These are interesting times for Indiaâs eGovernance, in general, and the countryâs eHealth, in particular, says Vinay Venu, Technical Architect, ThoughtWorks, BangaloreÂ
Over the last couple of years, we have witnessed the governmentâs concerted effort to standardise data, metadata, communication protocols and processes in the health sector. Looking back at the Mini Timeline of eHealth initiatives:
Interesting times indeed! While EHR adoption in India is still catching up, we have several international national eHealth system use case scenarios to learn from. We are perfectly poised to take stock, clarify our direction and start building the right information systems for the India of tomorrow.
This is where we have to remember that the end state we hope to achieve is Utopian and the ask is Herculean.
With EHRs installed at every point of care and exchanging data via Health Information Exchanges, the benefit to stakeholders is huge. Medical records are not lost. They are no longer in silos, each with a different healthcare provider. Doctors have a better insight into the patientâs history. This helps the former take better decisions. Test results are not misplaced.
The implementation of universal coverage becomes much easier. Public health programmes are betterÂ focused and more effective with the availability of rich and more accurate data. The list could go on. And for all these benefits to see the light of day, there are challenges to be met and compromises to be made.
Apart from the usual technical laundry list of challenges like handling deduplication, legacy data, security, scale, usability and more, there are perhaps a few just as if notÂ more important factors to deal with. A successful national eHealth system needs sufficient electricity and network connectivity, which means it has to be much better than it is now.
We plan to use Aadhar cards to identify people in the proposed new national eHealth system. However, around 27 per cent of the country still needs to get their Aadhar cards done. The current concept note to create NeHA mentions inter-agency cooperation. How well cooperation is achieved will decide the success of the programme.
One of the biggest compromises would be eating into doctorsâ time. In a country where the doctor to patient ratio is already skewed, providing additional responsibilities to doctors will definitely affect the care provided.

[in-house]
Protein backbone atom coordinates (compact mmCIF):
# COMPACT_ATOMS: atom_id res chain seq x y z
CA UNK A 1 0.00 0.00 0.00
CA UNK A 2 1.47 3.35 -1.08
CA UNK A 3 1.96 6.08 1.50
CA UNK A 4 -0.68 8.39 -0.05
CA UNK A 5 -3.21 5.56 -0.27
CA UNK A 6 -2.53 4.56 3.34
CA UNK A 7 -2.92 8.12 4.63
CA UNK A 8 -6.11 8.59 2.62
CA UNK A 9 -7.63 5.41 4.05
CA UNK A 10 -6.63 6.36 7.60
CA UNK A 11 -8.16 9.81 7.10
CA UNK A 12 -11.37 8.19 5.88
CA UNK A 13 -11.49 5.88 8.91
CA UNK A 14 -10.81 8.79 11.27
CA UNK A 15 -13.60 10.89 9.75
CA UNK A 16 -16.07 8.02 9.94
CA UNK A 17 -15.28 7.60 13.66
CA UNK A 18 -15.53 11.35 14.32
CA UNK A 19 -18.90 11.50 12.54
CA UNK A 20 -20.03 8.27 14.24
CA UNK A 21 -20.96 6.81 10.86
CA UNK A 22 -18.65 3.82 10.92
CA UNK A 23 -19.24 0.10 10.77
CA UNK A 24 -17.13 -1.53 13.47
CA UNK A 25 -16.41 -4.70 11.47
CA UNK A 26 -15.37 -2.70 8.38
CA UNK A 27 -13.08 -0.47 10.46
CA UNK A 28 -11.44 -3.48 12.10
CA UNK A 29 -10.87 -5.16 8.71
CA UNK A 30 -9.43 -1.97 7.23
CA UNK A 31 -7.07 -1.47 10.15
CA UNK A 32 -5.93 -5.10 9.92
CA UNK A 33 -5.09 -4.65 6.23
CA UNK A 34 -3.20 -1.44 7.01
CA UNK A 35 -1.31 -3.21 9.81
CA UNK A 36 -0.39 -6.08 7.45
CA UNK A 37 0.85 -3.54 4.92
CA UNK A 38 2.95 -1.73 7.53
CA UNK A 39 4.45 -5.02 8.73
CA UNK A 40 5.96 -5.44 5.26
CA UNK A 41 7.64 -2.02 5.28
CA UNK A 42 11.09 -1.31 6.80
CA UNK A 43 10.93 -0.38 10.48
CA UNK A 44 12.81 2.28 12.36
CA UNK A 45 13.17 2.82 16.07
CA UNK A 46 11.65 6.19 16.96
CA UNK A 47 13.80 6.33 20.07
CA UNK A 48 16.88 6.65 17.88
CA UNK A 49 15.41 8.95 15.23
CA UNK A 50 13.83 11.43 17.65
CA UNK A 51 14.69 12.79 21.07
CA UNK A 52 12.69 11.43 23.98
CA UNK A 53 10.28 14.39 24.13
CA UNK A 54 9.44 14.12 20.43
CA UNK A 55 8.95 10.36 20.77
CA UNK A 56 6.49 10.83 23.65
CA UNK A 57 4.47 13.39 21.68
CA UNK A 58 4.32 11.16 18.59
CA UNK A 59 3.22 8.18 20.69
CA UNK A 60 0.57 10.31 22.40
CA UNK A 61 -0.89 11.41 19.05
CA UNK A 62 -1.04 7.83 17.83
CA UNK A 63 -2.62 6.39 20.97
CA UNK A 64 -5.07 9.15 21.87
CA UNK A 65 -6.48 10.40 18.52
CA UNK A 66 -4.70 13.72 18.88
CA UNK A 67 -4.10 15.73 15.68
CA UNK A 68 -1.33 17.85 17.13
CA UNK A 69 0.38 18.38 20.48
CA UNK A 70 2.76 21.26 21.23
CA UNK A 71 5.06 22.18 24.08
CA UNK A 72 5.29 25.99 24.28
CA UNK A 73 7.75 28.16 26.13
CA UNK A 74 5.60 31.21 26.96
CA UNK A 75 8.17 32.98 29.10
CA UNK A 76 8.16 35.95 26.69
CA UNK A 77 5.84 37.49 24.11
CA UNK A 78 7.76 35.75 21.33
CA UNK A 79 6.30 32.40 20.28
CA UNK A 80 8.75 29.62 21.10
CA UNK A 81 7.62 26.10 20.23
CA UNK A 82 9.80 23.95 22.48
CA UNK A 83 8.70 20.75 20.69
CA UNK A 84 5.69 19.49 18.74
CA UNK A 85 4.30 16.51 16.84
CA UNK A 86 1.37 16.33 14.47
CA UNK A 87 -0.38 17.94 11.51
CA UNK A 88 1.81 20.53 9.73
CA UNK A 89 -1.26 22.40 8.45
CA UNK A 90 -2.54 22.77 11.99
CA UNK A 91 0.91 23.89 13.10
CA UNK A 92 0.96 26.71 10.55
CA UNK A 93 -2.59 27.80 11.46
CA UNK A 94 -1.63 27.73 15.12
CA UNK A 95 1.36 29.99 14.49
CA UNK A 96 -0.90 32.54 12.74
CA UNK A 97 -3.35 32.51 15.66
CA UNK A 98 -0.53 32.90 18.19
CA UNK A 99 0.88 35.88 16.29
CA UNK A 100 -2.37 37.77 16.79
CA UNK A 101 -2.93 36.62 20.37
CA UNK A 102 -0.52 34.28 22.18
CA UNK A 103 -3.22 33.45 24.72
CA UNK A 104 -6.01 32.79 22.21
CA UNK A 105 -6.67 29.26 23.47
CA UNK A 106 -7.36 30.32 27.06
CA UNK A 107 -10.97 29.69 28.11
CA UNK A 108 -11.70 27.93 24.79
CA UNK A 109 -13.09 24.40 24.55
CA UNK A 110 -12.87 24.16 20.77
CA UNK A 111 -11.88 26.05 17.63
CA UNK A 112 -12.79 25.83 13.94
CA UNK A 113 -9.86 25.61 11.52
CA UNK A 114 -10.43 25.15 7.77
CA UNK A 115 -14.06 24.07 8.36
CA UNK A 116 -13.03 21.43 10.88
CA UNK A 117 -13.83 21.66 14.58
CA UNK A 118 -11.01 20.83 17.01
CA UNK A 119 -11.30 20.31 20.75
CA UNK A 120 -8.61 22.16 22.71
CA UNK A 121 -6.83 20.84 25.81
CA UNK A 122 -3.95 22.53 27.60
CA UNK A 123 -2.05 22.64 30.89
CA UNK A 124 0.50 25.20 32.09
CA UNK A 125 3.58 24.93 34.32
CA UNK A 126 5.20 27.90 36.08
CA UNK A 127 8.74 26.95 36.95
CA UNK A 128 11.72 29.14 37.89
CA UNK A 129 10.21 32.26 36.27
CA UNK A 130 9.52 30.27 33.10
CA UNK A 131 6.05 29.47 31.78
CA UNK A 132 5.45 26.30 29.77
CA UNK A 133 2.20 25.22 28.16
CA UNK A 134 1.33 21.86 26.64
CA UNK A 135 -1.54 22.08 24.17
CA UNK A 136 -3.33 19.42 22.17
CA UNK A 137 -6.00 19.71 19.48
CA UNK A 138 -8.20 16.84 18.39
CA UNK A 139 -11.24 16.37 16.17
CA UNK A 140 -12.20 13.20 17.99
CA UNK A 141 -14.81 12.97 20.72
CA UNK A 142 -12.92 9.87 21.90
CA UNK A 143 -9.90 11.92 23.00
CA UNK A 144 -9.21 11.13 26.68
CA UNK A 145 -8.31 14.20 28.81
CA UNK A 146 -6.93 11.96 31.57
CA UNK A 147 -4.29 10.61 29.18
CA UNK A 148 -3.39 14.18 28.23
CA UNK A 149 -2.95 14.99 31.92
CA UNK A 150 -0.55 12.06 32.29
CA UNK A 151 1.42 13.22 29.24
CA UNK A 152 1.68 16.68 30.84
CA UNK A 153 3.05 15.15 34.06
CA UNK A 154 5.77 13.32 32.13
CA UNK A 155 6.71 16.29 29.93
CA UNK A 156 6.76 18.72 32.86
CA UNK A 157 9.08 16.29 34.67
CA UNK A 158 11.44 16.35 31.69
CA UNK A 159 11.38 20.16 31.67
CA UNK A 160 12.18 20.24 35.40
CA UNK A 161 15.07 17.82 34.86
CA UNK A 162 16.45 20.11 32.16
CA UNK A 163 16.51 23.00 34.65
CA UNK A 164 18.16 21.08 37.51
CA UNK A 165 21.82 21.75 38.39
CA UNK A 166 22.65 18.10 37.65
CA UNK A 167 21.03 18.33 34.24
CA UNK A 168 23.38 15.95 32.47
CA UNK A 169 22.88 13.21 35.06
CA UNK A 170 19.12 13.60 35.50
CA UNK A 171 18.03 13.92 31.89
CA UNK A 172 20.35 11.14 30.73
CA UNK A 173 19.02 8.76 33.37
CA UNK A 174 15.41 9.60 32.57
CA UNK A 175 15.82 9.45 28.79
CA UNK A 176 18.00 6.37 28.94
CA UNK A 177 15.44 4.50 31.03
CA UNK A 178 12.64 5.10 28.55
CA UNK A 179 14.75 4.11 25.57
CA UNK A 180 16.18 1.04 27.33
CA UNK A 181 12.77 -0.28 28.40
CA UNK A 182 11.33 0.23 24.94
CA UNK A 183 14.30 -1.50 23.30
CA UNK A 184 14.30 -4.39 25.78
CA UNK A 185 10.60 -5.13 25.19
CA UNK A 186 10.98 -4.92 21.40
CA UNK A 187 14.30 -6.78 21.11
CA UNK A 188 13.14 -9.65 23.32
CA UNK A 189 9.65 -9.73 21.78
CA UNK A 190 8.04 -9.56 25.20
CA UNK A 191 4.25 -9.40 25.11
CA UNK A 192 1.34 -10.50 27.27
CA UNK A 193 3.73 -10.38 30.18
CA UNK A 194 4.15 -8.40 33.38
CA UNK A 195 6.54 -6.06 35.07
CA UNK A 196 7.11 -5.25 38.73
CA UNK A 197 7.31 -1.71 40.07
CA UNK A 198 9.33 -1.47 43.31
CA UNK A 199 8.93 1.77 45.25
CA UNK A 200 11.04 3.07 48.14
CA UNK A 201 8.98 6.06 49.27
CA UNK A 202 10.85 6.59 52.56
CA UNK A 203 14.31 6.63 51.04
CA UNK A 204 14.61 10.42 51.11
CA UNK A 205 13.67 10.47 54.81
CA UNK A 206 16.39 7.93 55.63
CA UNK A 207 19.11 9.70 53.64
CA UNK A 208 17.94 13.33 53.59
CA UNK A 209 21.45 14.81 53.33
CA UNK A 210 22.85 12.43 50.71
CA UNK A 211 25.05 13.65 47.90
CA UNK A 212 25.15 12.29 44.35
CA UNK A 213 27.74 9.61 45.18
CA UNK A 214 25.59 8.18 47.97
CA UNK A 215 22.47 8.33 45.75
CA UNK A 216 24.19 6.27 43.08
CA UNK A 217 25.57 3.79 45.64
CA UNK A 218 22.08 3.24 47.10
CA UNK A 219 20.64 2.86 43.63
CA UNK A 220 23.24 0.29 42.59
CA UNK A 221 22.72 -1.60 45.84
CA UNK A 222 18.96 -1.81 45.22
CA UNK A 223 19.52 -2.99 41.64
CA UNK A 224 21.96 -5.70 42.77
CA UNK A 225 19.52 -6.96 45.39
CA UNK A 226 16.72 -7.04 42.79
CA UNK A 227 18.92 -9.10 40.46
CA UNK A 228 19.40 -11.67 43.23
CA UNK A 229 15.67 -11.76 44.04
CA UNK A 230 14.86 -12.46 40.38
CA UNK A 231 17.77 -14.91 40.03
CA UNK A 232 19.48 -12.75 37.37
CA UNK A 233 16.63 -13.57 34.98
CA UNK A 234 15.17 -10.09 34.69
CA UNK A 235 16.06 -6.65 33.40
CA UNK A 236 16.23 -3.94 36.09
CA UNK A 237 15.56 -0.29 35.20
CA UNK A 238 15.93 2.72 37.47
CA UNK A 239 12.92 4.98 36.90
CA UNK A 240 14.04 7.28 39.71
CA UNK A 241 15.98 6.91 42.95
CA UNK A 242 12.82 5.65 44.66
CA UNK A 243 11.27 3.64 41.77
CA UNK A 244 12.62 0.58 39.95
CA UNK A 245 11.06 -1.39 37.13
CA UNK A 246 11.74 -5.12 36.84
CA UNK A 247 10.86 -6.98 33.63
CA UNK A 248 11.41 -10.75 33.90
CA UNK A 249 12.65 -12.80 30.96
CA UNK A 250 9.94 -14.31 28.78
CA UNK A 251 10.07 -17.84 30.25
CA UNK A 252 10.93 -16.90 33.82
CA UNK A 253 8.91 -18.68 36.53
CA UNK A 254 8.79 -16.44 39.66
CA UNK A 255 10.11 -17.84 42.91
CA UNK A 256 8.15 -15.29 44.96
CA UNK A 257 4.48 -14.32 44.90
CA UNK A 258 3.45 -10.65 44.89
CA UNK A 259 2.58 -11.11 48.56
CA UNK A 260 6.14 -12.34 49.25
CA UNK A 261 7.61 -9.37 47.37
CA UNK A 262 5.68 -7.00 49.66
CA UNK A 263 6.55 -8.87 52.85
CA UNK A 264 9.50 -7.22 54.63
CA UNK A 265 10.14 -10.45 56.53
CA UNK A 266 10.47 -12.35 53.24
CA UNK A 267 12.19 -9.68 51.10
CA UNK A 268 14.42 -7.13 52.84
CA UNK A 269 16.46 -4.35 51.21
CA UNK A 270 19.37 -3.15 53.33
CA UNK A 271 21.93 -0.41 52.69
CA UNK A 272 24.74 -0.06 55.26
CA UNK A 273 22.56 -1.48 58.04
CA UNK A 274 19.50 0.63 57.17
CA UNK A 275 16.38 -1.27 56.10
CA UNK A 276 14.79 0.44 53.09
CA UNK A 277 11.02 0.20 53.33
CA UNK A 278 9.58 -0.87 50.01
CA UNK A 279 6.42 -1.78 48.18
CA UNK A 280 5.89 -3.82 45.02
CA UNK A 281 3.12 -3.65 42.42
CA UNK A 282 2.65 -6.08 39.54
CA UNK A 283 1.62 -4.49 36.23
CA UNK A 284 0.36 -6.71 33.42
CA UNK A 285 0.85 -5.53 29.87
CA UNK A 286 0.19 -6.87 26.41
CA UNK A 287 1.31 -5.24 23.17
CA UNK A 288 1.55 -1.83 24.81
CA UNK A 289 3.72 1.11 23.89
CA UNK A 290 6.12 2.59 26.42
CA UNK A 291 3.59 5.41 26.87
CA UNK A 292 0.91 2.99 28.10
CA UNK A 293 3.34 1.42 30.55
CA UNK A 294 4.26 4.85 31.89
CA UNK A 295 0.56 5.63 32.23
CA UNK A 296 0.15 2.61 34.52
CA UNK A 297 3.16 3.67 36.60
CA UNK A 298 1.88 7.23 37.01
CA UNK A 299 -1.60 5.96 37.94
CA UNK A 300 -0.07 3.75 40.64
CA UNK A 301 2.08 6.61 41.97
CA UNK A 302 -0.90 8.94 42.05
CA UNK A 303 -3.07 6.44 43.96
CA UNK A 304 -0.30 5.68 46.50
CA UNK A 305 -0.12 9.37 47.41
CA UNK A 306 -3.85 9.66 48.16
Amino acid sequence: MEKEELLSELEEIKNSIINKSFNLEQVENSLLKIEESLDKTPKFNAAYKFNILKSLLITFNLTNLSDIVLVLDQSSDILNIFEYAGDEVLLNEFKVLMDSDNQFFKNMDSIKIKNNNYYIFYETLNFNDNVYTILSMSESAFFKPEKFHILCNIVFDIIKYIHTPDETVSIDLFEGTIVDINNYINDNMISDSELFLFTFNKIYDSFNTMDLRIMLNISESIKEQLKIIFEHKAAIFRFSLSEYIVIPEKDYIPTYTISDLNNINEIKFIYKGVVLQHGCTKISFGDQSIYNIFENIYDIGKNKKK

However, as it is imperative that solutions like the Electronic Health Record (EHR) not affect patient care, the EHR systems need to be more robust, tactical remedies likeÂ implementing transcription could help. Apart from this, judicious consideration of how much data is collected might be required. Add to this a long term vision of increasing the number of practicing doctors (by building more medical colleges) and we have the makings of a solution.
Keeping Everyone Happy
No easy task especially when stakeholder requirements are in conflict.
Here is an example, today, most health data collection happens at theÂ aggregate level this makes it easier to collect and maintain. Most policy decisions are based on such data. However, while tactical decisions can maximise the systemâsâ utility, unless detailed patient records are collected, the system is in fact ignoring patients.
Taking the right steps to ensure an excellent healthcare system for our and future generations also means taking bold steps towards that future
What would help, here is makingÂ the complex decision of how much data is enough for a clinician to capture. And this is a hard decision what is better for patient care, is it more data at the cost of a doctorâs time or an incomplete patient record. Here, answers are not simple to find and such decisions are taken based on experience. Keeping the programâs end goal. Bringing a smile to the patientâs face, in mind ensures the right decisions are taken.
And what makes these tough decisions worth it? That, in these times of data driven decisions,Â relevant data analyses performed for public policy be part of the public domain as open data. Taking the right steps to ensure an excellent healthcare system for our and future generations also means taking bold, confident and careful steps towards that future.